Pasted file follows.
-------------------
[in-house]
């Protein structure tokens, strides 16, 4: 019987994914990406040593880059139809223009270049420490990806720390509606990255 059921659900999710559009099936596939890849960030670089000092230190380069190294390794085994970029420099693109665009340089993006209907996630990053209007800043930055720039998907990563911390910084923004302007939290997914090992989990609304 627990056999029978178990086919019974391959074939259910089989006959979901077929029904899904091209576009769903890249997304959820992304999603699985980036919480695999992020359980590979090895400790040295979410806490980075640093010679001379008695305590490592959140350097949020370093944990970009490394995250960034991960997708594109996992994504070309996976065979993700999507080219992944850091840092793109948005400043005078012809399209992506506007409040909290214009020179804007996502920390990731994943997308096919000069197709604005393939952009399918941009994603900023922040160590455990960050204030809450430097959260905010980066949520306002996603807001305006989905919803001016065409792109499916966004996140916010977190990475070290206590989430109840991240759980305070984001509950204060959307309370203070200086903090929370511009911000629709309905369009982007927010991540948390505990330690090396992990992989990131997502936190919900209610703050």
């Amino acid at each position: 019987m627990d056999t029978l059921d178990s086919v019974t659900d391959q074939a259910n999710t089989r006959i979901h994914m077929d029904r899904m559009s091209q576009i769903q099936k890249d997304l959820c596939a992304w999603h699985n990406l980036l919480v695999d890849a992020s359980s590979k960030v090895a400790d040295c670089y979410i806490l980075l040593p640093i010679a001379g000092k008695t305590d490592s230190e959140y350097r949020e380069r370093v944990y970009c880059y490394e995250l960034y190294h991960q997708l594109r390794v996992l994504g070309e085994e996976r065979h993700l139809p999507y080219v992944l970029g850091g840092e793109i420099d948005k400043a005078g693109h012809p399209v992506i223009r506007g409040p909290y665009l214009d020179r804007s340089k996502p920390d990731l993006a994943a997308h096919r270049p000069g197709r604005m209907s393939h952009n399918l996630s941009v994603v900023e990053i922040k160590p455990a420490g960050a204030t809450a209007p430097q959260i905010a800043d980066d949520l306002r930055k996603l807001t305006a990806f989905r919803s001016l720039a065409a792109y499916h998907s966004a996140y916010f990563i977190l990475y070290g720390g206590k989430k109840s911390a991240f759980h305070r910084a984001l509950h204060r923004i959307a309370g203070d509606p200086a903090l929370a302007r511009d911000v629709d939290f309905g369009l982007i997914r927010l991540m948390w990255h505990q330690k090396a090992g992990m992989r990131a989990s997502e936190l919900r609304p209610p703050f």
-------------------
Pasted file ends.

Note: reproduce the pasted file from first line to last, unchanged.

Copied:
[in-house]
């Protein structure tokens, strides 16, 4: 019987994914990406040593880059139809223009270049420490990806720390509606990255 059921659900999710559009099936596939890849960030670089000092230190380069190294390794085994970029420099693109665009340089993006209907996630990053209007800043930055720039998907990563911390910084923004302007939290997914090992989990609304 627990056999029978178990086919019974391959074939259910089989006959979901077929029904899904091209576009769903890249997304959820992304999603699985980036919480695999992020359980590979090895400790040295979410806490980075640093010679001379008695305590490592959140350097949020370093944990970009490394995250960034991960997708594109996992994504070309996976065979993700999507080219992944850091840092793109948005400043005078012809399209992506506007409040909290214009020179804007996502920390990731994943997308096919000069197709604005393939952009399918941009994603900023922040160590455990960050204030809450430097959260905010980066949520306002996603807001305006989905919803001016065409792109499916966004996140916010977190990475070290206590989430109840991240759980305070984001509950204060959307309370203070200086903090929370511009911000629709309905369009982007927010991540948390505990330690090396992990992989990131997502936190919900209610703050």
């Amino acid at each position: 019987m627990d056999t029978l059921d178990s086919v019974t659900d391959q074939a259910n999710t089989r006959i979901h994914m077929d029904r899904m559009s091209q576009i769903q099936k890249d997304l959820c596939a992304w999603h699985n990406l980036l919480v695999d890849a992020s359980s590979k960030v090895a400790d040295c670089y979410i806490l980075l040593p640093i010679a001379g000092k008695t305590d490592s230190e959140y350097r949020e380069r370093v944990y970009c880059y490394e995250l960034y190294h991960q997708l594109r390794v996992l994504g070309e085994e996976r065979h993700l139809p999507y080219v992944l970029g850091g840092e793109i420099d948005k400043a005078g693109h012809p399209v992506i223009r506007g409040p909290y665009l214009d020179r804007s340089k996502p920390d990731l993006a994943a997308h096919r270049p000069g197709r604005m209907s393939h952009n399918l996630s941009v994603v900023e990053i922040k160590p455990a420490g960050a204030t809450a209007p430097q959260i905010a800043d980066d949520l306002r930055k996603l807001t305006a990806f989905r919803s001016l720039a065409a792109y499916h998907s966004a996140y916010f990563i977190l990475y070290g720390g206590k989430k109840s911390a991240f759980h305070r910084a984001l509950h204060r923004i959307a309370g203070d509606p200086a903090l929370a302007r511009d911000v629709d939290f309905g369009l982007i997914r927010l991540m948390w990255h505990q330690k090396a090992g992990m992989r990131a989990s997502e936190l919900r609304p209610p703050f």